Back when I was in my own house, I would have my mom and sister over for dinner every Wednesday night. We'd eat, take the dogs for a walk, watch tv, talk, then eat dessert. I loved being able to have them over. I loved being able to try new recipes every week and get multiple opinions. Most of all, I loved being able to take care of my mom, if only just a little, after all she's done for me. Sadly, I had to move out of my house, my sister has had night classes for the past few semesters, and our weekly dinners have come to an end.

But this past Friday night, everything worked out for my mom to come over for dinner once again! I was so excited and couldn't wait to cook for her. We had a great time.

This recipe was a perfect dessert to the chicken cacciatore and mixed greens with balsamic-honey dressing I served for dinner. My mom and I both really loved it for it's great texture, which was like sweet, moist cornbread, and the unique flavor of the balsamic syrup. If you're looking for a great way to end an Italian meal, look no further!


Cornmeal and Rosemary Cake with Balsamic Syrup
from Giada DeLaurenttis, Giada's Kitchen

Ingredients:

For the cake:
1/2 c. fine yellow cornmeal
1/2 c. cake flour
1 TBSP minced fresh rosemary leaves
1 tsp. baking powder
1/4 tsp. salt
1 stick unsalted butter, softened
1/2 tsp. vanilla extract
1 1/4 c. powdered sugar, plus more for dusting
4 large egg yolks
2 large eggs
1/2 cup sour cream (I used lowfat plain yogurt)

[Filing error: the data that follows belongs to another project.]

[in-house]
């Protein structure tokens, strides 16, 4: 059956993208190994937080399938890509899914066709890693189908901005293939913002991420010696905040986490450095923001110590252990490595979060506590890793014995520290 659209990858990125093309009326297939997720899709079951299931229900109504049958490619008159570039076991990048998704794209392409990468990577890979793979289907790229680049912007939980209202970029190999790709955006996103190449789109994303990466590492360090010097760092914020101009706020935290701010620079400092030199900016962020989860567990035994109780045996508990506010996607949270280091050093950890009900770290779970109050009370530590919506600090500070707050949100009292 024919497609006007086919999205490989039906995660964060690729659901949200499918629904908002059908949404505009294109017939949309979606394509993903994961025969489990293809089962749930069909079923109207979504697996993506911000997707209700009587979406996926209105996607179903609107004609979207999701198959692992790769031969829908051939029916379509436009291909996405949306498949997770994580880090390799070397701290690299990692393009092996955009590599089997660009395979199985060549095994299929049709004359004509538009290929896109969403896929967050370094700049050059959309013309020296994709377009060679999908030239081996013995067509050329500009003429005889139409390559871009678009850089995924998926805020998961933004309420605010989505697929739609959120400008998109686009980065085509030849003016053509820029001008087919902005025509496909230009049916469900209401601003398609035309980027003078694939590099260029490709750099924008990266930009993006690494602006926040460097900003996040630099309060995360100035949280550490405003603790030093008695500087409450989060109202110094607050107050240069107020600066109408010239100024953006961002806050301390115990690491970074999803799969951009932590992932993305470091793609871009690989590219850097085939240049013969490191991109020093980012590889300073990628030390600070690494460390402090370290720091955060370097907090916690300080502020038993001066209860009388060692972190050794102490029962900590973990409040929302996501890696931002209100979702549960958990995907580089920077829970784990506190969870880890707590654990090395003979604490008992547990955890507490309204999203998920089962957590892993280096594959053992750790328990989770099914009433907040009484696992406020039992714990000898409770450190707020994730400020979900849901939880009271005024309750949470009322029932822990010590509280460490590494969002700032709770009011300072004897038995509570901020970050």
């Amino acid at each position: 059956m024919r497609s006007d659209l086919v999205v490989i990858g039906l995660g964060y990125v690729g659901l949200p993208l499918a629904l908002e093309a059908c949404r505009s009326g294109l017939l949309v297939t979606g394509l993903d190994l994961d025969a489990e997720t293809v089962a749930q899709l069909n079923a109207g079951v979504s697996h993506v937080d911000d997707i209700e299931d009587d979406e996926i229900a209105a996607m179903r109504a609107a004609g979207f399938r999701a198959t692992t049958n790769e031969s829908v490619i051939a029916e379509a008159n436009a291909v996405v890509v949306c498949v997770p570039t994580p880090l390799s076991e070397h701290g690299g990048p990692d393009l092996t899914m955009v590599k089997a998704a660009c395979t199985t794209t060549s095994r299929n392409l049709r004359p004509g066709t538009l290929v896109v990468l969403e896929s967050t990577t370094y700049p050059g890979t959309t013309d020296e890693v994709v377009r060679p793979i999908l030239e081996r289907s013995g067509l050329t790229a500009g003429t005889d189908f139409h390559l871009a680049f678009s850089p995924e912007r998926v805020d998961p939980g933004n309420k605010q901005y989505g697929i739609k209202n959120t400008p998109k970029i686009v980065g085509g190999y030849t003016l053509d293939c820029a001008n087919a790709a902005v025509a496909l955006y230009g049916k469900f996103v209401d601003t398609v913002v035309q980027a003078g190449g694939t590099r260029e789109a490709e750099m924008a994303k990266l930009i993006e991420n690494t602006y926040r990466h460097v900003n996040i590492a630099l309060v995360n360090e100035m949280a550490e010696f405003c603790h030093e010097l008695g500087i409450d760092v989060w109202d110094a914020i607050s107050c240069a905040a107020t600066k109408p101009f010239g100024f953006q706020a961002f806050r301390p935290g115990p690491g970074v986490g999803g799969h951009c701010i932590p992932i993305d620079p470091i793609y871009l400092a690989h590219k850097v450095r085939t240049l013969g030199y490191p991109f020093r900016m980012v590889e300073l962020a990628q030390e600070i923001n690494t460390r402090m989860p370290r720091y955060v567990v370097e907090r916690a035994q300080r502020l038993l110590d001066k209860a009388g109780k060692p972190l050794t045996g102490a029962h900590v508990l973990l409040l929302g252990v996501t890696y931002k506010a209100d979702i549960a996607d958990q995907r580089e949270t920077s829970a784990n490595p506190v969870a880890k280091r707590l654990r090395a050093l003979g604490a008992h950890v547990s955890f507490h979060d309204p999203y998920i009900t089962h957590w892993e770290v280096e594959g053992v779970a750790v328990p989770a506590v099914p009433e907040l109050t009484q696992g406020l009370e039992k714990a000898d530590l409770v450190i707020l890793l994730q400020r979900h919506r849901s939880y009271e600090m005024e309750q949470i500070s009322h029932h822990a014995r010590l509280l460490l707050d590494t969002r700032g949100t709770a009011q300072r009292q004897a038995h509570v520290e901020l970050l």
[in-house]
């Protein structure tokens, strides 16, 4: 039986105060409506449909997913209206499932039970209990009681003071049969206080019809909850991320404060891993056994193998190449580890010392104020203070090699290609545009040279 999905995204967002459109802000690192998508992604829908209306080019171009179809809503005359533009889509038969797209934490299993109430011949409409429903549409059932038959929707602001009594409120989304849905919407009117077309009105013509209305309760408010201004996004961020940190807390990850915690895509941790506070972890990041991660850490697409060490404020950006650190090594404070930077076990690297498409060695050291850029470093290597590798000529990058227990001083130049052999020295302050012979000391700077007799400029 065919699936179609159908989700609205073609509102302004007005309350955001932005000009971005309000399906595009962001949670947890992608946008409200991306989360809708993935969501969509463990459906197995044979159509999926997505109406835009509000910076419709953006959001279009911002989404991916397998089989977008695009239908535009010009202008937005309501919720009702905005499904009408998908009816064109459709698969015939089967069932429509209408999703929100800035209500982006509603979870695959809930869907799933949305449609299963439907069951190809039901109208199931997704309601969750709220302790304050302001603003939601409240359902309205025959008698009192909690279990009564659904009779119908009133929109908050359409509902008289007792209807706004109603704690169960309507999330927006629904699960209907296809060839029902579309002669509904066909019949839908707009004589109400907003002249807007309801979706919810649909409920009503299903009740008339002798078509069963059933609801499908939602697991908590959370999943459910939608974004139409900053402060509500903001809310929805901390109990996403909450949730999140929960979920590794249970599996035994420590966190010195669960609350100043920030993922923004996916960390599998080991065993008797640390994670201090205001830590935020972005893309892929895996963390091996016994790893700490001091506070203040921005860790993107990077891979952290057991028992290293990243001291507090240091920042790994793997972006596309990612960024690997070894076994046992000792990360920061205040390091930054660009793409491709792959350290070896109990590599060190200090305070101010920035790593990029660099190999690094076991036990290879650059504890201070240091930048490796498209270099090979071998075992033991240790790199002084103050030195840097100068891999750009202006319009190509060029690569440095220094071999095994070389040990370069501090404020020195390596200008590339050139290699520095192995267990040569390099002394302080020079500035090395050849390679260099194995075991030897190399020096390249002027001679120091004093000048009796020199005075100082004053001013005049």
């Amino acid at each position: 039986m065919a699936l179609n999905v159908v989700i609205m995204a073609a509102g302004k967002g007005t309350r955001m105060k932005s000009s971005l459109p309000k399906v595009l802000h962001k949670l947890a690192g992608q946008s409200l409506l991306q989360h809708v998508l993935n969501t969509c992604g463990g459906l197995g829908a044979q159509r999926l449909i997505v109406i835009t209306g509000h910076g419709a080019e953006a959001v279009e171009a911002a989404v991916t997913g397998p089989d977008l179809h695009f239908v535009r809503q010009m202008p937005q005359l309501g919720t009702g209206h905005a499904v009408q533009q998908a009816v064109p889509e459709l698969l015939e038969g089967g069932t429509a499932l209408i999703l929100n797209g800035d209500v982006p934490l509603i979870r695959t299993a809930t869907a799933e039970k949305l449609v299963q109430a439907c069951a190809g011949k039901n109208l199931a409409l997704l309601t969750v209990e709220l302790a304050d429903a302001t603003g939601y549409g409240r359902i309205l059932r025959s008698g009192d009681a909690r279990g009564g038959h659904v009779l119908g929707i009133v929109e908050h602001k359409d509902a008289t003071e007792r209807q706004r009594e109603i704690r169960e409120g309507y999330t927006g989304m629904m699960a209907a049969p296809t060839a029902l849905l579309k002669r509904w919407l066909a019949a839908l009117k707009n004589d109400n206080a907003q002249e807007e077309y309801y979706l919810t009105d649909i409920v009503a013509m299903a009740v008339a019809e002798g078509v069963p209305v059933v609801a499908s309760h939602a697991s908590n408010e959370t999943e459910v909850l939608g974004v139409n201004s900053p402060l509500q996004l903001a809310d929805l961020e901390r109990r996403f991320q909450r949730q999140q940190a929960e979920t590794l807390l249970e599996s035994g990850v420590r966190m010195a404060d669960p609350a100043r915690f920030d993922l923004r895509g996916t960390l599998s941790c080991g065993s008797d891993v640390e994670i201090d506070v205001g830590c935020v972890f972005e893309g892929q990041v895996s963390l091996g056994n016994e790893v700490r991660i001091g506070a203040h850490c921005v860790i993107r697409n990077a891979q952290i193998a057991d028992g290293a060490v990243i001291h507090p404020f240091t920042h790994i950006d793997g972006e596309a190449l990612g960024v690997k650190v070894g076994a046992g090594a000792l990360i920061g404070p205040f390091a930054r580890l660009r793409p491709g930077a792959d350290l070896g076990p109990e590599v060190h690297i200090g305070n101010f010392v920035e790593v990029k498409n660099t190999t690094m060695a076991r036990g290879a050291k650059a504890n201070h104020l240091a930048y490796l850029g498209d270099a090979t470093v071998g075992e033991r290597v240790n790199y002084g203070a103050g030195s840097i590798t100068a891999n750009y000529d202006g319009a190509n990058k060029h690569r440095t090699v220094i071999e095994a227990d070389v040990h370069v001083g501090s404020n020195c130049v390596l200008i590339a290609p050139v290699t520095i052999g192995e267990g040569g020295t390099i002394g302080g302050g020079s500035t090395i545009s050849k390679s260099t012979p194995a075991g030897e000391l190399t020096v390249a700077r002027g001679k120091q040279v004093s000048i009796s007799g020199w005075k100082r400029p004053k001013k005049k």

For the syrup:
1/2 c. granulated sugar
1/2 c. balsamic vinegar
1/2 small fresh rosemary sprig

Directions:
1. Preheat the oven to 350 degrees F. Butter and flour (I sprayed with baking spray) an 8-inch round cake pan.
2. In a medium bowl, whisk together the cornmeal, cake flour, minced rosemary, baking powder, and salt.
3. Using a stand mixer with a paddle attachment, beat the butter and vanilla on low speed until combined. Slowly add the powdered sugar.
4. Once the sugar is incorporated increase the speed to high and beat until fluffy, about 3 minutes.
5. Add the egg yolks and eggs, 1 at a time. Reduce the speed to medium and add the sour cream or yogurt.
6. On low speed add the dry ingredients just until incorporated.
7. Pour the batter into the prepared cake pan and smooth the surface with a spatula. Bake in the lower third of the oven until the cake is golden and pulls away from the sides of the pan, about 35 minutes.
8. Meanwhile, place the sugar, balsamic vinegar, and rosemary in a small saucepan. Bring to a boil and simmer until the sugar is dissolved, about 5 minutes. Discard the rosemary sprig and let the syrup cool.